There are newbies to business networking every day and that means, LinkedIn is always a growing platform. Many people think of LinkedIn as the Facebook for professionals and while that’s kind of true, it’s not at all the same platform. It needs to be leveraged differently. Here in LinkedIn 101, we’re going to talk about how you should use LinkedIn to achieve your goals as a beginner to the platform.
LinkedIn 101 – What is LinkedIn?
LinkedIn was created as a social network tool to help employers and employees source qualified candidates. Think of it as a large billboard where users get the chance to display knowledge, experience, and skill. It’s business focus make it a very popular platform for high-level decision-makers. Like CEO’s, CFO’s, CMO’s, VP’s, etc. It’s especially valuable for B2B businesses and candidates. It’s a great tool for career development. Not just for people looking to get hired. I meet a lot of connections and learn a LOT on LinkedIn. LinkedIn has some of the best professional groups of all social platforms by far.
LinkedIn 101 – Job Seeking
LinkedIn’s free tools provide a bevy of ways to help you pursue your career. You can display a resume, search for jobs, add your publications, get endorsed for skills, post updates, and interact with millions of professionals directly.
How Do You Use It?
Fill in all of the profile options. On your profile, you’ll get to include data like Work Experience, Education, Licenses & Certifications, Volunteer Experience, Skills, Accomplishments, Published Articles, and more. Other connections can recommend your skills, or add new ones. They can also write a recommendation of you, almost like giving you a personal review. This is equivalent to a professional reference as they have to note what professional capacity they worked with you in. So make sure your profile is completed, up-to-date, accurate, and well-written to target the employers you are seeking.
LinkedIn 101 – Networking
LinkedIn is pretty big. There are over 575,000,000 accounts. 260,000,000 are active monthly. Almost half is active daily. I don’t know anywhere else you can get that kind of exposure with business professionals.
How Do You Use It?
Groups are a fantastic way to network with people in your target market. Whether it’s like-minded professionals, potential clients, or a niche industry group, LinkedIn Groups are where you should be. Posting educational information. Making helpful, relevant comments. Connecting with people who could help you. Connecting with people who you can help.
You can grow your network with LinkedIn over time. The platform will help you by keeping track of who and what you follow on the My Network tab. You can even follow the content posted using certain hashtags. If you have other people you work with on projects or within a company, you can have teams and follow that content. For each software or development project, we used to set up teams via LinkedIn to better communication and project management.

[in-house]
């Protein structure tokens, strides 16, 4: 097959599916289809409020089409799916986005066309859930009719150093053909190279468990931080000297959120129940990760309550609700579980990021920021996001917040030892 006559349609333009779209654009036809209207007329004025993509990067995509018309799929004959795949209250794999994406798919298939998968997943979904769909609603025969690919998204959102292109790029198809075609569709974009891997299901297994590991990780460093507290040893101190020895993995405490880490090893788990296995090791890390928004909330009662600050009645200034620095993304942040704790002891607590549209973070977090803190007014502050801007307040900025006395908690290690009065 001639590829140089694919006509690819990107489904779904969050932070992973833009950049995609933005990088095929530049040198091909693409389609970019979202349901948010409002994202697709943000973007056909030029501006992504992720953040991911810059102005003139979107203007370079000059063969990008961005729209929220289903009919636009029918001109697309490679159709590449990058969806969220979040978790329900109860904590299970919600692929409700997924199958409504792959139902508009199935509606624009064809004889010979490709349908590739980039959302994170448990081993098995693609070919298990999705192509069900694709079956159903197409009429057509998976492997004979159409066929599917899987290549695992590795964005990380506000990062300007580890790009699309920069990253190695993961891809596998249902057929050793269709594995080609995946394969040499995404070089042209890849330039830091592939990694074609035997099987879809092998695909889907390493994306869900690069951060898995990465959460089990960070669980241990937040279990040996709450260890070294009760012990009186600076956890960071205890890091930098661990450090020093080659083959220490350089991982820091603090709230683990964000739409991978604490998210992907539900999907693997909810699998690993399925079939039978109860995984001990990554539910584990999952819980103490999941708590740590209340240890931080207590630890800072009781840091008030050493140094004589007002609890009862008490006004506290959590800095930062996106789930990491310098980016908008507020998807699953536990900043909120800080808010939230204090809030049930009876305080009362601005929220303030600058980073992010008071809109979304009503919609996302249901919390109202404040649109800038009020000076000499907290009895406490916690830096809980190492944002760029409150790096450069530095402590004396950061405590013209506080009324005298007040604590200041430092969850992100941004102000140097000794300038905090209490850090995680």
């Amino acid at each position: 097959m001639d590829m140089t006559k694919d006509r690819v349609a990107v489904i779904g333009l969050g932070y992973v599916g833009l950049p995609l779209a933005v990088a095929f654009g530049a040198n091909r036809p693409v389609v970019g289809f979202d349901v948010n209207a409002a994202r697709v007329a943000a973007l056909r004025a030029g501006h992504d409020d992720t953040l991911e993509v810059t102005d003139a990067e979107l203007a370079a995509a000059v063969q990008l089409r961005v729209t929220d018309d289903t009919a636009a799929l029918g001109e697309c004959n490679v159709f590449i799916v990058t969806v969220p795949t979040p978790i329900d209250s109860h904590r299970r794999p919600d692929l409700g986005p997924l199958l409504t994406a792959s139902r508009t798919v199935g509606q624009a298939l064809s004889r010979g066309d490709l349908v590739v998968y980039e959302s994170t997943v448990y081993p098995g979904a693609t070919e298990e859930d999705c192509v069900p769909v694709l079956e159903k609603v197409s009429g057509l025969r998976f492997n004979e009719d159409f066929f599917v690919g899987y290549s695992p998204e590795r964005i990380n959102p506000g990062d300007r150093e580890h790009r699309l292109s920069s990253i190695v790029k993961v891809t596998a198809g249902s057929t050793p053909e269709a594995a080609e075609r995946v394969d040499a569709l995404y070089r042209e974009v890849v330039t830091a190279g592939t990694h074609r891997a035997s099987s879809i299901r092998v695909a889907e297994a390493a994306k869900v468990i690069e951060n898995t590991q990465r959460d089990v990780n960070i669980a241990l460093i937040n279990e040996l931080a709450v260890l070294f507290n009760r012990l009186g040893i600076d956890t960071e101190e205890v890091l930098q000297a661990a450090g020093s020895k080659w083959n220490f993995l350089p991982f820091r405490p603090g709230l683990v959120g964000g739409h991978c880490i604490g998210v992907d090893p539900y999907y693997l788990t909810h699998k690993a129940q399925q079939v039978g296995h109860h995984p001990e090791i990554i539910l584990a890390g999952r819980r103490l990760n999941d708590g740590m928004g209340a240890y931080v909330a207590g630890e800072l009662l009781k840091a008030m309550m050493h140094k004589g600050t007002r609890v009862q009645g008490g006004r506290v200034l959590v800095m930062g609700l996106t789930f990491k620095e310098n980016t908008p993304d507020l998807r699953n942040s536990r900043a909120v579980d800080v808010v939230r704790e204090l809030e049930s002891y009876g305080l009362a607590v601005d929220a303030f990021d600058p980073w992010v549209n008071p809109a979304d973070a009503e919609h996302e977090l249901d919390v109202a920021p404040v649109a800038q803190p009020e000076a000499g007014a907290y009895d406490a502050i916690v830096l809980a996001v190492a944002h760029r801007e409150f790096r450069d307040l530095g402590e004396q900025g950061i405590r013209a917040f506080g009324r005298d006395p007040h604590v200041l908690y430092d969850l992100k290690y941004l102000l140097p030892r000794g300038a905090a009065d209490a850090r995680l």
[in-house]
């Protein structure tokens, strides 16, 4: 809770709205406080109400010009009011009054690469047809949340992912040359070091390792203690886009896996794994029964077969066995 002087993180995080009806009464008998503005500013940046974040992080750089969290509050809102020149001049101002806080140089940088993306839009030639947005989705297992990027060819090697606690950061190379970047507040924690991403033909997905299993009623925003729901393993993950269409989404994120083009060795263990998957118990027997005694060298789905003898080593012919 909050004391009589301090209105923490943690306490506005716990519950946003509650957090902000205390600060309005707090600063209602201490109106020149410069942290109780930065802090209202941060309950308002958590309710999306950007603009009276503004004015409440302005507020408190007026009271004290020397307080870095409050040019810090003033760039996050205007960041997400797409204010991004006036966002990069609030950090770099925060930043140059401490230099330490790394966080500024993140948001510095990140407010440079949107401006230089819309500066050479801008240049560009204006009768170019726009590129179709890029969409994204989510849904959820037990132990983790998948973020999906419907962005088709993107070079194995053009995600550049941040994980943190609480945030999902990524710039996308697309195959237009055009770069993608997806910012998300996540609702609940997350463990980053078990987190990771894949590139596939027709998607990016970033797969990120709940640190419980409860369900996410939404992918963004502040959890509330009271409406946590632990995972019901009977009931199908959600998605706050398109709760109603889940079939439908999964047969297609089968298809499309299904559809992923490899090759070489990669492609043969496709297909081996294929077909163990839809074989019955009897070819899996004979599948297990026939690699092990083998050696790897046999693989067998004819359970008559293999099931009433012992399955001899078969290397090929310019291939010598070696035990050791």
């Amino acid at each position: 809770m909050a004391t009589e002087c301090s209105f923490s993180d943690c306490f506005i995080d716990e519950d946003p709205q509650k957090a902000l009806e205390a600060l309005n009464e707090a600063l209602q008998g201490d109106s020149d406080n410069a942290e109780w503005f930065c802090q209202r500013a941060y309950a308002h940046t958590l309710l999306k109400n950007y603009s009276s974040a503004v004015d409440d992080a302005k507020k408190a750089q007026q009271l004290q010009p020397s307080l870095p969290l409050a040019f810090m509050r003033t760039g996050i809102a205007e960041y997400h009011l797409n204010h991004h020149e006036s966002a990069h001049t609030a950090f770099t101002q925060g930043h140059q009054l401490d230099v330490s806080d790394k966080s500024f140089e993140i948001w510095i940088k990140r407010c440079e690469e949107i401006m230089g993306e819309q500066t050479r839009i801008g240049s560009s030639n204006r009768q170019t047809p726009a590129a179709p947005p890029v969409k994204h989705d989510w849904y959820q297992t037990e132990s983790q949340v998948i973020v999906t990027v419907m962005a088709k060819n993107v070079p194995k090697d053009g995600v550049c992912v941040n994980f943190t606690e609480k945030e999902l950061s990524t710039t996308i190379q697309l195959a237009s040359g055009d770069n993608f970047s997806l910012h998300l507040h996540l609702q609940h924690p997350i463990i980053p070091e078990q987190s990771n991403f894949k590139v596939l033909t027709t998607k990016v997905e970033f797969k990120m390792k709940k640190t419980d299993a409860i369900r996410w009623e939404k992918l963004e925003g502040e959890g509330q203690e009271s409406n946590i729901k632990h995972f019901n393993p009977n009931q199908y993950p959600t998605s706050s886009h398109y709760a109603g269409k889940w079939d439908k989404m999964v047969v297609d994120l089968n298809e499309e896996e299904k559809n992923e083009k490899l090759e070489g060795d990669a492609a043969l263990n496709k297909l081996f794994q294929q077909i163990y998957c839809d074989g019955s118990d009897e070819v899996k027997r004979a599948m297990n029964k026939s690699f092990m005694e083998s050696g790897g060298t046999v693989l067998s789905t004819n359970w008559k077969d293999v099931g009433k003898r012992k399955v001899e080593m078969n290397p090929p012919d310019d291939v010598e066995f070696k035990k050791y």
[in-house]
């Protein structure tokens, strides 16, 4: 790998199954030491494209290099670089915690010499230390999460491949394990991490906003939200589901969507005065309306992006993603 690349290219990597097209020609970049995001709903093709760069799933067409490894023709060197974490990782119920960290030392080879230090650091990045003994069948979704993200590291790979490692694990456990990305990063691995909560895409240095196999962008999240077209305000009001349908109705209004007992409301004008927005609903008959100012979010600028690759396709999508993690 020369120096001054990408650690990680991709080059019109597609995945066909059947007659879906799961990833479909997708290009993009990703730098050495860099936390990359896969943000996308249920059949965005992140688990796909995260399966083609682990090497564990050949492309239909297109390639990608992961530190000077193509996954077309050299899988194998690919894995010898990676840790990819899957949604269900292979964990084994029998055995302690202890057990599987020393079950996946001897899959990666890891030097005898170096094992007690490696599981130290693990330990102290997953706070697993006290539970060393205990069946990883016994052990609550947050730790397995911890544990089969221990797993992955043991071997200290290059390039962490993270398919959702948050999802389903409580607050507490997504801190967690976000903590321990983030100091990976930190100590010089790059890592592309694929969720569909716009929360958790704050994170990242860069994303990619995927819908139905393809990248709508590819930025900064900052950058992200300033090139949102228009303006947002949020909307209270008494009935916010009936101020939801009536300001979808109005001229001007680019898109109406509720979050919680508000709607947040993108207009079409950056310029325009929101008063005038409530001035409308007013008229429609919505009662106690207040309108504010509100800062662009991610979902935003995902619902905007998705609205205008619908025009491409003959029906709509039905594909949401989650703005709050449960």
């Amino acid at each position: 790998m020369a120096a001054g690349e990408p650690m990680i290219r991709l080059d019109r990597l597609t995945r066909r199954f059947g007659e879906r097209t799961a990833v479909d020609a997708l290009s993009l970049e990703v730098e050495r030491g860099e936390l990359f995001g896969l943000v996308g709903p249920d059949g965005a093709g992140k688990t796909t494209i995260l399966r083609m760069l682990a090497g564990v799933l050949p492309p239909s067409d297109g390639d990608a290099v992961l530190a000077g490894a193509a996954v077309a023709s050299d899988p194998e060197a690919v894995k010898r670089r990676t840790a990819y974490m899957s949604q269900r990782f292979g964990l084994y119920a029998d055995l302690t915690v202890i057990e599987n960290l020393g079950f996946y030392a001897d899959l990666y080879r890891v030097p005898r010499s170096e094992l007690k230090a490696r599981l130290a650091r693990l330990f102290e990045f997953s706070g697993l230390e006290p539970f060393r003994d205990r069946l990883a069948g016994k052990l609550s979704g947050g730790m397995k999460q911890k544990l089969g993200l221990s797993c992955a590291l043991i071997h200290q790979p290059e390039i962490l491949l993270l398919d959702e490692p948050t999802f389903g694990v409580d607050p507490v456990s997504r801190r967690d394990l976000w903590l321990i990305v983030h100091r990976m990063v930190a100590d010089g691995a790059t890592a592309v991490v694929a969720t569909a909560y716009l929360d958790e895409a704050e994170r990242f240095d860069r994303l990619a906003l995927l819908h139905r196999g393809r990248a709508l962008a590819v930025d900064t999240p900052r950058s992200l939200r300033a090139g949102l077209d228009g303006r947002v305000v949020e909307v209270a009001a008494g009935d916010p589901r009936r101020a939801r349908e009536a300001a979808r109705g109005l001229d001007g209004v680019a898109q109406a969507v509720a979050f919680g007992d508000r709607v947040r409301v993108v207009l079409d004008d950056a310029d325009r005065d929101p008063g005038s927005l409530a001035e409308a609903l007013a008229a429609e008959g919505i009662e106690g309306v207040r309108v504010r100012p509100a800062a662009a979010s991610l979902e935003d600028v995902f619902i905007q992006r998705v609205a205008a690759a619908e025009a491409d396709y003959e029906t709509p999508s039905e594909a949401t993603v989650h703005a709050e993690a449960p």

LinkedIn 101 – Marketing
Like with any social platform, there’s a level of marketing opportunities that shouldn’t be missed. This is no exception. LinkedIn is much like Facebook and has you create a business page. So I have a personal profile and a professional business page. My login access both. My profile is the admin and manages by page. Same as Facebook.
How Do You Use It?
Some of your networking strategies are also marketing tactics. Connect, educate, support, help, grow. Rinse, lather, repeat. But spread yourself out evenly. I have a group I’m in where my sole purpose is to inspire, educate, and empower people. I have another group where we are accountability partners. Helping each other through our ups and downs. I’m in groups for the purpose of learning from others in my industry. Don’t put all your eggs in a single basket on LinkedIn. Rather use as many resources here as you can to accomplish a variety of things. You can establish that you’re a subject matter expert with these methods I’m sharing.
Messaging is a great marketing tool but not in the typical way (that I find obnoxious, btw.) Instead of reaching out with a pitch on what you offer, reach out and strike up an innocuous conversation. “Thank you for the add! What prompted you to want to connect?” or “I’m glad we have connected, tell me more about you.” You don’t want a sales pitch here, you want a genuine conversation.
LinkedIn 101 – What Is Premium?
Well now, that’s not really LinkedIn 101 content so let’s not get carried away here. Why write a piece on this when a beautiful one already exists? How Much Is LinkedIn Premium will answer your questions for the costs and services offered in the 4 Premium subscription options.
I would love to hear from you! What has your LinkedIn experience been like? How are you using the platform? Do you have any tips to add to this piece? For content like this and more, follow me on LinkedIn.